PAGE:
Continuous Integration (CI) – is this ideal practice really possible with SAP?
I will admit I am at a loss to explain *how* we overcome the ingrained objections by SAP developers for delivering continuously. I can show them every which way to Sunday the value gained through flow, but the usual response is that it can’t be done. Then, I uncover an in-depth writeup about CI on the SAP Community Network offered up by the CTO of thought leader Basis Technologies recently posted just a couple of months ago.
A few snippets of interest…
Continuous Integration (CI) is a development methodology that requires developers to integrate their code changes into a central repository frequently. Each change is verified by an automated build and unit tests (possibly even automated integration and regression tests). […]
The goal of CI is to alert developers to breaking changes as early as possible. […]
I know that these things don’t exist in SAP, but we can achieve the same sort of results in a slightly different way. In fact in my humble opinion SAP offers a way to deliver software changes faster and safer than the non-SAP world.
And the post gets a bit more technical, but he mentions something pretty substantial…
One slightly distasteful side of effect of Dependency Injection [(i.e. pass a dependency in a parameter to a constructor)] is the effort required to instantiate objects with nested classes goes up. If you’re managing dependencies several layers deep they still need to be injected, so you may end up with several lines of object instantiation code before you can create the object you really want to use. Tedious is a word that springs to mind.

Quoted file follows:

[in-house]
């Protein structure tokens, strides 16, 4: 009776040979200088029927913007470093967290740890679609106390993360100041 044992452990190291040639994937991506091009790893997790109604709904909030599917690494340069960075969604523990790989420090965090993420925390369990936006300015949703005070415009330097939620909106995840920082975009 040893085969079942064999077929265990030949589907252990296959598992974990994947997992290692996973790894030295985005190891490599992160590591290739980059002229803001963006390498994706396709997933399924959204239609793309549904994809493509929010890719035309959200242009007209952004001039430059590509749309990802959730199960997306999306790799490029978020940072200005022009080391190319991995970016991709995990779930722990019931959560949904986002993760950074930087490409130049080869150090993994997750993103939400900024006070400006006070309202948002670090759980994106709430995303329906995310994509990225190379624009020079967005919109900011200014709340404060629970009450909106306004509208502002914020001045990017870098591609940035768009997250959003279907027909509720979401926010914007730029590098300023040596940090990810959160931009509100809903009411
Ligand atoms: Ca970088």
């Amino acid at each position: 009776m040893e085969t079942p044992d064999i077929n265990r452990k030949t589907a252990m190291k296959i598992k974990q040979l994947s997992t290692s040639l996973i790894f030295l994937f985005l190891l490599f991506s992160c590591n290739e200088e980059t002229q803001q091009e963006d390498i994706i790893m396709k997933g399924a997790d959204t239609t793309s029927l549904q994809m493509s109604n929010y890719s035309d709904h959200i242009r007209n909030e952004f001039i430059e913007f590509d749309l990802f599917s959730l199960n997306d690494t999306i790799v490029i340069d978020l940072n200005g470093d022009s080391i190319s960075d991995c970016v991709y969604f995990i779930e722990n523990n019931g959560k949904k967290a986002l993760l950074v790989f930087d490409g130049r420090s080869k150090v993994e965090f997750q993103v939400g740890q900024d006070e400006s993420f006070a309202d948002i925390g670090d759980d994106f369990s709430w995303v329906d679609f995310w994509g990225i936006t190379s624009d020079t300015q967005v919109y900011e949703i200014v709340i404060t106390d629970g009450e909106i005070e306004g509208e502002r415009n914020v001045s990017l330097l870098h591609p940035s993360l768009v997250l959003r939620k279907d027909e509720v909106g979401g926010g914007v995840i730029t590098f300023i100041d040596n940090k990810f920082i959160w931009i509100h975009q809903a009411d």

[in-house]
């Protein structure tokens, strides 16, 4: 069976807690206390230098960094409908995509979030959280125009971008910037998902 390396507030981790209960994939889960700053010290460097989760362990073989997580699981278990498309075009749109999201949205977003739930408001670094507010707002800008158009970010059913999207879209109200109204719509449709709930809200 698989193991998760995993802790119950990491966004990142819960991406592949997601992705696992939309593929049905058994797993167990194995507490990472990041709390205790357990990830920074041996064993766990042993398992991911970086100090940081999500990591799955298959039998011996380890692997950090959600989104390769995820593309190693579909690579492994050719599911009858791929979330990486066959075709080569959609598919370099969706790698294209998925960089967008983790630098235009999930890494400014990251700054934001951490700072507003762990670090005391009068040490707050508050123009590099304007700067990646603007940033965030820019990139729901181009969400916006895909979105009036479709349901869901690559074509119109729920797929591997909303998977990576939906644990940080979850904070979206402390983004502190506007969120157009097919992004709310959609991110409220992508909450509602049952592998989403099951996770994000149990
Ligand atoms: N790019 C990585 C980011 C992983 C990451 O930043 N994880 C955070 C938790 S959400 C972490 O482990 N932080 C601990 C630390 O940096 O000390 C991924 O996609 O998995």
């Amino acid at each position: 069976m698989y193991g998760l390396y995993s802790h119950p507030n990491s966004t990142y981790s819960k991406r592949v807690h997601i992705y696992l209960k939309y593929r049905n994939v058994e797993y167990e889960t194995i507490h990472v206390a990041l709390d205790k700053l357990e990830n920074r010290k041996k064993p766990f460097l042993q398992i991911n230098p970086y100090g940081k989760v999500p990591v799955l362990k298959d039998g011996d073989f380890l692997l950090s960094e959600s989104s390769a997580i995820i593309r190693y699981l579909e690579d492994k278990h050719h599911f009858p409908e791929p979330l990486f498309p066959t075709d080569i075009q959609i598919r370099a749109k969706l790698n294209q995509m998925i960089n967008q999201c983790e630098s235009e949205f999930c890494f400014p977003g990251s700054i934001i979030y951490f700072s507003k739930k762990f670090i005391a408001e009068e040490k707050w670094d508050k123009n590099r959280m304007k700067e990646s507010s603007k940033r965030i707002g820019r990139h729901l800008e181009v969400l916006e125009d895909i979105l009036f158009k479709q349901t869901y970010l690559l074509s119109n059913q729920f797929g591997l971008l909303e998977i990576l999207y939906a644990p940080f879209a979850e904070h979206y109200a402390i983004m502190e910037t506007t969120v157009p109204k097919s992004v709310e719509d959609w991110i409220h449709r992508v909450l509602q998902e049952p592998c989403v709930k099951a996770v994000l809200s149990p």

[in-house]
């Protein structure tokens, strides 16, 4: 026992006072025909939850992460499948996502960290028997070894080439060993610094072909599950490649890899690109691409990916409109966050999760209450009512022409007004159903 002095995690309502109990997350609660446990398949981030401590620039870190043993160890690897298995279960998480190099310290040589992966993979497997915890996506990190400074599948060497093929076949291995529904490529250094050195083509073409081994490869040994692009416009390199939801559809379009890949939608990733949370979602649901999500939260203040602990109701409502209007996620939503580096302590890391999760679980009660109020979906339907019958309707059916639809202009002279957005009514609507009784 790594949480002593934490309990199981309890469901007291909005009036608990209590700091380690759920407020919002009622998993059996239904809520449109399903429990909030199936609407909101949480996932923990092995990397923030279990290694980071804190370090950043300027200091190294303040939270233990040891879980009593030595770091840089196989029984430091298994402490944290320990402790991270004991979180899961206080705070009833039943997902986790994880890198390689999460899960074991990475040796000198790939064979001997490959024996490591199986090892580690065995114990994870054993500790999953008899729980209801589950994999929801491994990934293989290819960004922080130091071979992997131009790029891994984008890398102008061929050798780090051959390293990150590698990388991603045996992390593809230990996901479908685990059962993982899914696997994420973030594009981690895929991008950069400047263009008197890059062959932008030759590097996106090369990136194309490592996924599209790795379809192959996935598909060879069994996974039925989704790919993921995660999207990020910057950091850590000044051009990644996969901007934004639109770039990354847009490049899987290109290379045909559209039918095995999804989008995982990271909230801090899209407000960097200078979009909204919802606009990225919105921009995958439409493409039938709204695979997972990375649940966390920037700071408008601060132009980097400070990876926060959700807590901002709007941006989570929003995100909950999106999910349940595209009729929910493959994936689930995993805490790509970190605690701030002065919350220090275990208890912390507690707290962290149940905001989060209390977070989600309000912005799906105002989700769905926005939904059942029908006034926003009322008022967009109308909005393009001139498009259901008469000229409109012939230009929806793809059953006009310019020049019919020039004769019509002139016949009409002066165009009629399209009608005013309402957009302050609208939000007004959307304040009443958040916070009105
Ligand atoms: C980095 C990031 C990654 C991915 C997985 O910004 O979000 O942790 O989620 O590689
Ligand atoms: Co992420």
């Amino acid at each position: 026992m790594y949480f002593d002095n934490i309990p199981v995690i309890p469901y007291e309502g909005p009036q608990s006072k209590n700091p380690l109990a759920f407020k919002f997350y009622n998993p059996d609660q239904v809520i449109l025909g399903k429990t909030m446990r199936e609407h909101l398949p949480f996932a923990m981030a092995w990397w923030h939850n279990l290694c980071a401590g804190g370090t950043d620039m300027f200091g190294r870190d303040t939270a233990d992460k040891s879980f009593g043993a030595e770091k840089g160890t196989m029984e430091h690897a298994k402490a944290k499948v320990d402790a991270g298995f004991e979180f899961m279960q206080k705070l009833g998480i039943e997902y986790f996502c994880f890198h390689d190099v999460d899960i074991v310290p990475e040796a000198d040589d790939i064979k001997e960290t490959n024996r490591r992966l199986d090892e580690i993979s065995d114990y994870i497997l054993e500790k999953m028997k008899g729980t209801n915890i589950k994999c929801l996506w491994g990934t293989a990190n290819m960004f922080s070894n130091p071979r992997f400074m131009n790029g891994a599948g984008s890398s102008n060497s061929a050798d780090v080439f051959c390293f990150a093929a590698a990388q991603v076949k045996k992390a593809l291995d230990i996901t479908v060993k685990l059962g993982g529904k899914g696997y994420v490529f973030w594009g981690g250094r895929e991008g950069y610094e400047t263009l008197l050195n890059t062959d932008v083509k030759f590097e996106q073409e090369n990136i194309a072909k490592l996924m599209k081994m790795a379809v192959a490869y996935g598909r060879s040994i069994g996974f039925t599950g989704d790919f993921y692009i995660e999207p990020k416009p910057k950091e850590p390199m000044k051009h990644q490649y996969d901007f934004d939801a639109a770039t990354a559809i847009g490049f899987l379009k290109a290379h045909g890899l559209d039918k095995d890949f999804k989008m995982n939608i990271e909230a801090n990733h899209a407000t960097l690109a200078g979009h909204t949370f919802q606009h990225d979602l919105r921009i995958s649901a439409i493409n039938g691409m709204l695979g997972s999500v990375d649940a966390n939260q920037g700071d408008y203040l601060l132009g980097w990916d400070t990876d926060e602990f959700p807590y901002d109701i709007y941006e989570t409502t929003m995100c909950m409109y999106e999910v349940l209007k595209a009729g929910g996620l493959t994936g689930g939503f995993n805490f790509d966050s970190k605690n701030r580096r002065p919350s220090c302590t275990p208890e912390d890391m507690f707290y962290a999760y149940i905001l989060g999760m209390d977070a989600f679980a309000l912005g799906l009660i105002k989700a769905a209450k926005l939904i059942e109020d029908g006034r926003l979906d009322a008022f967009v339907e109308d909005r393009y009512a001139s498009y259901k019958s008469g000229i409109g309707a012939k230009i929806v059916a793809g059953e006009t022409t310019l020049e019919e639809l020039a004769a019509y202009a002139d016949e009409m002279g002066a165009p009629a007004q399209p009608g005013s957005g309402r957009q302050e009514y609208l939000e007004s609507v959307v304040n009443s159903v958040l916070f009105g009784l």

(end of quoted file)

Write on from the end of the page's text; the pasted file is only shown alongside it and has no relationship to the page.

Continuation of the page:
This problem has been solved and there are a tonne of open source container projects for a variety of languages, although none for ABAP. At my current organisation we rolled our own container, which we may well make open source if there’s enough interest.
A container is simply an object that knows how to instantiate and configure objects. And to be able to be successful it needs to knows about the constructor arguments and the relationships between the objects. Instead of creating objects yourself, you ask the container to create them for you.
Yes, Darren, there should be interest in your container in open source.. He continues…
The challenge for the off the shelf CI servers is that they don’t integrate with SAPs change mechanism elegantly or at all! The concept of a “Broken Build” doesn’t apply in quite the same way to SAP because we ship micro changes (i.e. small transports).
Micro changes are the reason why SAP can can deliver changes quickly in a way fully compatible with Agile.
In my organisation we have a created a tool that integrates into ABAP Unit for ensuring that unit tests are green before a transport is shipped. We can attach rules around code coverage to prevent code with limited test coverage being shipped automatically i.e. it can still be shipped but it has to be a conscious decision.
Read the full article here. (dated 9 Nov 2015)
Tags: Continuous Integration